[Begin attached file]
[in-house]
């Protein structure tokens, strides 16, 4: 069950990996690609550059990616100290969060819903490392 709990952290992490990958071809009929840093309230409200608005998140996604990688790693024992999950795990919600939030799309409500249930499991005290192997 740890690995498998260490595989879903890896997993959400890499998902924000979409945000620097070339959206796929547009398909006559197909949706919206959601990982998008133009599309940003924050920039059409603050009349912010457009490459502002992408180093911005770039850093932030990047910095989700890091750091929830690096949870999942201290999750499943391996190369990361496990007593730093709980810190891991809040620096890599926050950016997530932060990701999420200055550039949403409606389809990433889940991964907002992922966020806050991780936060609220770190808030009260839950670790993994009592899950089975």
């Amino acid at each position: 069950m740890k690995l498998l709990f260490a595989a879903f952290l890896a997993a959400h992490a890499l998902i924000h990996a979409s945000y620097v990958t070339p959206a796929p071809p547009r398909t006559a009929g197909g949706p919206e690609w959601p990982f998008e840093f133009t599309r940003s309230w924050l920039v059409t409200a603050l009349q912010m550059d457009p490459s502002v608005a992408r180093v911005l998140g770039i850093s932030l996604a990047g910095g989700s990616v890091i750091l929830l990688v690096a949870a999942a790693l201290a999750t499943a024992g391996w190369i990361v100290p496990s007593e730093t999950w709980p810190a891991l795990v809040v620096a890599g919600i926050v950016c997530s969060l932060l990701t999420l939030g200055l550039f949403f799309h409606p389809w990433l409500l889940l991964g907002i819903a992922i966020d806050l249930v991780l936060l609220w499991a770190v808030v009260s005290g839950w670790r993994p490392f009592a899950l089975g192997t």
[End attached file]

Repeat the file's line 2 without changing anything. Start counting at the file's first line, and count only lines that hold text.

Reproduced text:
């Protein structure tokens, strides 16, 4: 069950990996690609550059990616100290969060819903490392 709990952290992490990958071809009929840093309230409200608005998140996604990688790693024992999950795990919600939030799309409500249930499991005290192997 740890690995498998260490595989879903890896997993959400890499998902924000979409945000620097070339959206796929547009398909006559197909949706919206959601990982998008133009599309940003924050920039059409603050009349912010457009490459502002992408180093911005770039850093932030990047910095989700890091750091929830690096949870999942201290999750499943391996190369990361496990007593730093709980810190891991809040620096890599926050950016997530932060990701999420200055550039949403409606389809990433889940991964907002992922966020806050991780936060609220770190808030009260839950670790993994009592899950089975």